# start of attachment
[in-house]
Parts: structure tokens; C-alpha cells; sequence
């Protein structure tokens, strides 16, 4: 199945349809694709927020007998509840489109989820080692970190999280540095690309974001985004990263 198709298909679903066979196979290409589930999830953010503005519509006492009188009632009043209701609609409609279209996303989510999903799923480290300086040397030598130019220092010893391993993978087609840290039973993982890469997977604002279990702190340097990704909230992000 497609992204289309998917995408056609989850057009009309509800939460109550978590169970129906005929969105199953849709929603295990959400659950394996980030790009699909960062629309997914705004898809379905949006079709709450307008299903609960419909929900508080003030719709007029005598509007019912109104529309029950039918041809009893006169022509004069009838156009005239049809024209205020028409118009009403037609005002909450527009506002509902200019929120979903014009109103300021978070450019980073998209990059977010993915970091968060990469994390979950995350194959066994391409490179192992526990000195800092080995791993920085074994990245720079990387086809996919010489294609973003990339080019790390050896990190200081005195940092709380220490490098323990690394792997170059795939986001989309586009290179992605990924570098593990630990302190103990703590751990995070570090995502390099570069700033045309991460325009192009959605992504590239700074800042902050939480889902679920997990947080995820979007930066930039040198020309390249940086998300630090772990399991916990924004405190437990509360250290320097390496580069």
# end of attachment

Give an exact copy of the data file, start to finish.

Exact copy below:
[in-house]
Parts: structure tokens; C-alpha cells; sequence
């Protein structure tokens, strides 16, 4: 199945349809694709927020007998509840489109989820080692970190999280540095690309974001985004990263 198709298909679903066979196979290409589930999830953010503005519509006492009188009632009043209701609609409609279209996303989510999903799923480290300086040397030598130019220092010893391993993978087609840290039973993982890469997977604002279990702190340097990704909230992000 497609992204289309998917995408056609989850057009009309509800939460109550978590169970129906005929969105199953849709929603295990959400659950394996980030790009699909960062629309997914705004898809379905949006079709709450307008299903609960419909929900508080003030719709007029005598509007019912109104529309029950039918041809009893006169022509004069009838156009005239049809024209205020028409118009009403037609005002909450527009506002509902200019929120979903014009109103300021978070450019980073998209990059977010993915970091968060990469994390979950995350194959066994391409490179192992526990000195800092080995791993920085074994990245720079990387086809996919010489294609973003990339080019790390050896990190200081005195940092709380220490490098323990690394792997170059795939986001989309586009290179992605990924570098593990630990302190103990703590751990995070570090995502390099570069700033045309991460325009192009959605992504590239700074800042902050939480889902679920997990947080995820979007930066930039040198020309390249940086998300630090772990399991916990924004405190437990509360250290320097390496580069």